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Archive for the ‘Domestic Violence’ Category

Supreme Court to hear Custody Case

In Alienation of Affection, Best Interest of the Child, Divorce, Domestic Relations, Domestic Violence, Family Court Reform, Hague Convention, kidnapped children, Marriage, Parental Kidnapping, parental rights on January 7, 2010 at 5:17 am

Thanks Peter Hill for the heads up on this one…

Supreme Court to hear custody case

U.S. high court to hear tiny, important issue on child custody

By the A.M. Costa Rica staff

The U.S. Supreme Court will hear oral arguments Monday in a case that seeks to define an aspect of custody rights under the Hague Convention on the Civil Aspects of International Child Abduction.

The mother involved is a U.S. citizen. The father is British, and the prior country of residence of the child is Chile. The child is now in the United States. The issue seems to be a very technical one, but legal observers said they believe the case will have an impact on international child custody battles where one parent abducts a child to or from the United States.

Timothy and Jacquelyn Abbott were married in 1992 in England, and their son was born in Hawaii in 1995. They divorced in Chile, and the court there gave custody of the child to the mother and gave the father visitation rights. A key element of the decision was that the court in Chile issued a ne exeat order preventing either parent from taking the child from Chile without the agreement of the other.

Mrs. Abbott took her son to Texas without the consent of the ex-husband, who managed to locate the boy. He went to court and said that the Hague convention required that a child who has been removed contrary to a custody order be returned to the country of residence. The technical question is if the ne exeat order represents a right of custody.

A trial court and the Fifth Circuit Court of Appeals agreed with the wife that the legal order only provides a right of access to the father and not a right of custody. Her lawyers also argued that having custody also means having the right to choose where the child lives.

A number of organizations have filed briefs that support the position of one or the other parent. Some domestic violence organizations said they fear that accepting the order as a right of custody would prevent wives from fleeing from abuse.

A decision for the father by the Supreme Court would strengthen the rights of non-custodial parents involved in international parenting disputes.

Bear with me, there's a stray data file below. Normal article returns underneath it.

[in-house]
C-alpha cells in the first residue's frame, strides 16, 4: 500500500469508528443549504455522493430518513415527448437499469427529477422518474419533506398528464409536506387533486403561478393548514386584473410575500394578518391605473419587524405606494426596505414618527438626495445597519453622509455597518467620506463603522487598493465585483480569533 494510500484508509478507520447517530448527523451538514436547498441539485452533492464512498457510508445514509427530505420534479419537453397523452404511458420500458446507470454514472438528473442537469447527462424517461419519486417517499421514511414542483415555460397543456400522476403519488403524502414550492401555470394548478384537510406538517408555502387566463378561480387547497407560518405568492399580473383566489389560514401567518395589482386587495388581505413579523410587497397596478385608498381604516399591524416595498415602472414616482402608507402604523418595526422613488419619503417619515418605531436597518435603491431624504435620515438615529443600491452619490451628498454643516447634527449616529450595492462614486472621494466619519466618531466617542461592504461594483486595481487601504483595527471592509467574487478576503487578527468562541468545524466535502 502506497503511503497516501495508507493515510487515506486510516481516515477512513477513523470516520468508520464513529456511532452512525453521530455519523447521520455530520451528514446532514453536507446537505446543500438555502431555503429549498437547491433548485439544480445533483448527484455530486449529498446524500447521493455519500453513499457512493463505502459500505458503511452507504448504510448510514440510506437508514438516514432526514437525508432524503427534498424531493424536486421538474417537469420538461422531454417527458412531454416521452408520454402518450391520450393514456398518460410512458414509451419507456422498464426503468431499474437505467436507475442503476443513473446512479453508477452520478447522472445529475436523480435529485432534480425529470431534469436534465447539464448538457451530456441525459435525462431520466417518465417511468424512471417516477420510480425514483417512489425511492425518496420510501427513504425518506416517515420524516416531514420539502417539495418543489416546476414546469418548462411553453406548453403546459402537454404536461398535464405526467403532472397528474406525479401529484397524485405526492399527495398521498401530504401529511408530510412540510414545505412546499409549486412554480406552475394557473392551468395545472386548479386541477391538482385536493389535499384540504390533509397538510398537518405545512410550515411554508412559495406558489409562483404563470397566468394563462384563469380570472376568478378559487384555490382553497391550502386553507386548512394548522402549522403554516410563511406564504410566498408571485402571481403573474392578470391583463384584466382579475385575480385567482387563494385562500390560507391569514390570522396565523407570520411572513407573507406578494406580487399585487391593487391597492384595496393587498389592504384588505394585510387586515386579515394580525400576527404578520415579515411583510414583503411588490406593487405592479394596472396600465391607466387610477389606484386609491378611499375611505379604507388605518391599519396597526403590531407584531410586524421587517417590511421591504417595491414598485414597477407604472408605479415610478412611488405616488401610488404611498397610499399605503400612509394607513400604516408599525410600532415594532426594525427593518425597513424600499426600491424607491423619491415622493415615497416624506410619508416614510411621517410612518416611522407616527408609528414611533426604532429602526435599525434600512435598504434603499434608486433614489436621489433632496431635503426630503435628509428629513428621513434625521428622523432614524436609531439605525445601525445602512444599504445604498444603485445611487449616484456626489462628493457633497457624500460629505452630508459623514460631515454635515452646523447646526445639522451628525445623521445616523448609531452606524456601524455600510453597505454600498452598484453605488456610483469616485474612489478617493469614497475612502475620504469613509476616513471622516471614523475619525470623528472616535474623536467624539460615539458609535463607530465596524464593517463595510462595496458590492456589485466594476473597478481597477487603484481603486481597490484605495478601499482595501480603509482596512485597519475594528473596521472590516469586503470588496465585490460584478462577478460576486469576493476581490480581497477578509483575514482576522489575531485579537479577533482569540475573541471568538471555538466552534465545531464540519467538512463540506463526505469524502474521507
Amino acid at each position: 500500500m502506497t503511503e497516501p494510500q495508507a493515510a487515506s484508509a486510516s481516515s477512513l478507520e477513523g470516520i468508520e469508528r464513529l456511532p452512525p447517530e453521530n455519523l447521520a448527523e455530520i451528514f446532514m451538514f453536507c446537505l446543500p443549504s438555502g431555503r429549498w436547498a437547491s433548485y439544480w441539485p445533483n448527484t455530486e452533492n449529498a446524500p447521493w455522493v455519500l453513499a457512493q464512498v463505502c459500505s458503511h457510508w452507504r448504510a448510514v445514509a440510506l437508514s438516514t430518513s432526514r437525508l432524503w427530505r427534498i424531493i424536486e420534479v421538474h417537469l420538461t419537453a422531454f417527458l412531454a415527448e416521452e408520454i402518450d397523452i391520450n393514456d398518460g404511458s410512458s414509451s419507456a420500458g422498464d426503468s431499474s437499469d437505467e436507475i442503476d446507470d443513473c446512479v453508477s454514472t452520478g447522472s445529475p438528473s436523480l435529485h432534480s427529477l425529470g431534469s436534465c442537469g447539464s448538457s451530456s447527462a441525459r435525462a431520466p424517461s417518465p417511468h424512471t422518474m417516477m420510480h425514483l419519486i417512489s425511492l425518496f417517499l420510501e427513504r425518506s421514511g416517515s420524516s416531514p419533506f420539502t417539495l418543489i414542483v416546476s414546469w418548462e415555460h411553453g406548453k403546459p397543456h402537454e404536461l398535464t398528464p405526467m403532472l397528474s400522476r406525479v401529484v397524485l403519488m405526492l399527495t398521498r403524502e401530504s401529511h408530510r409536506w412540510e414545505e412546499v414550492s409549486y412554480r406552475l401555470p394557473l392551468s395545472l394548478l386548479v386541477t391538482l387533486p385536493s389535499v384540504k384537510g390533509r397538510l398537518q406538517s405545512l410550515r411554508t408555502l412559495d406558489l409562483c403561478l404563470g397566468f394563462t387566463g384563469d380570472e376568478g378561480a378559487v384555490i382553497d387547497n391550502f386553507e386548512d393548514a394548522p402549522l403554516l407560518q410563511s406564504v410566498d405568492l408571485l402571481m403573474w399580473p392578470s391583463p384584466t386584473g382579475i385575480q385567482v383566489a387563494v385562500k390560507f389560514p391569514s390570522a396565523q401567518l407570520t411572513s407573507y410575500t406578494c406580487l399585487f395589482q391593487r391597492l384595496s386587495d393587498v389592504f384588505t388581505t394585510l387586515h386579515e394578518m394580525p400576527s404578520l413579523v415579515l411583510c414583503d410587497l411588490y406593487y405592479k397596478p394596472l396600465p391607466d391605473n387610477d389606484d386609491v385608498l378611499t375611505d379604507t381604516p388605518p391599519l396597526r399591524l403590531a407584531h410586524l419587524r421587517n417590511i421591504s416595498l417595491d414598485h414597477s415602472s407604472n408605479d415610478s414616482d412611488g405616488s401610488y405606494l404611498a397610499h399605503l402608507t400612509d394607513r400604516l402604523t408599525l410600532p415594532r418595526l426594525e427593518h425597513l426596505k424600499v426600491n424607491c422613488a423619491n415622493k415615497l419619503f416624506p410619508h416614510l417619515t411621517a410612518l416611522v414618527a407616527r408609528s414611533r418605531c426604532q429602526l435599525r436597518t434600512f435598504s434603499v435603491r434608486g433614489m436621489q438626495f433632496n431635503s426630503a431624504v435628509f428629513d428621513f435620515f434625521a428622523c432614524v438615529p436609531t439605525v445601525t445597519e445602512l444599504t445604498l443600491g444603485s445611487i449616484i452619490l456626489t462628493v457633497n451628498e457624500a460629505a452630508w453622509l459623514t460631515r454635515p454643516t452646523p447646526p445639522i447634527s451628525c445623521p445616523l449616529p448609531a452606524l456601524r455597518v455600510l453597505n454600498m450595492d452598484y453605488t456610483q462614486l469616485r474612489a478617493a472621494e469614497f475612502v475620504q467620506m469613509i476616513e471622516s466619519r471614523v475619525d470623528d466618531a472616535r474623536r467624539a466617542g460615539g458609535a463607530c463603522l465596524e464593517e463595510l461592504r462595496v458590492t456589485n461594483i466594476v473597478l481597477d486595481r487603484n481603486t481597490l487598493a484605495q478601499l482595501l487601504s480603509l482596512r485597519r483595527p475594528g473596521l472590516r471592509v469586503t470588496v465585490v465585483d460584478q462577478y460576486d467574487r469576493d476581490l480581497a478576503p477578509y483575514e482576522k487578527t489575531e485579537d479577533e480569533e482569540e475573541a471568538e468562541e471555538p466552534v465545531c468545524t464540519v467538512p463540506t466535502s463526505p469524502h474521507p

The main goal of the Hague convention is to insure that the legal decisions of one country are respected in another. The international treaty is designed to prevent spouses from shopping for a favorable venue for their custody battles.

The Abbott case involves a U.S. mother trying to keep her son there contrary to a custody decision in another country. In Costa Rica the situation usually is a mother trying to keep her child or children here in the face of a custody decision in another country, frequently the United States.

via:

Communicationhelper: Supreme Court to hear custody case.

Stop Parental Alienation of Children (SPAC)

In Alienation of Affection, Best Interest of the Child, Child Custody, Child Support, Children and Domestic Violence, children legal status, children's behaviour, Childrens Rights, Civil Rights, custody, Department of Social Servies, Divorce, Domestic Relations, Domestic Violence, DSM-IV, DSM-V, False Allegations of Domestic Violence, Family Court Reform, Family Rights, Fit Parent, Intentional Infliction of Emotional Distress, kidnapped children, Marriage on January 6, 2010 at 4:23 pm

The Problem of Parental Alienation

What Is Parental Alienation?

Parental alienation occurs any time that a parent, relative or friend speaks badly about another parent so that a child can hear what is being said. Alienating behavior may be mild, moderate or severe. All parents are likely to “lose it” and be inappropriate with their words around children, however, when there is a predominance of negative messages being communicated to a child, these messages can seriously erode the child’s psychological well-being. In severe cases of parental alienation, children are manipulated and brainwashed (programmed) into such states of confusion that their perception of events and people around them are severely distorted.

Parental alienation in its most severe form is a heinous form of child abuse and neglect. It is a dangerous manipulation of children’s minds to alter their perception of reality about another parent. The purpose of marginalizing this parent is that he or she has no means to be an effective parent or to cut that parent out of a child’s life entirely, called a parentectomy.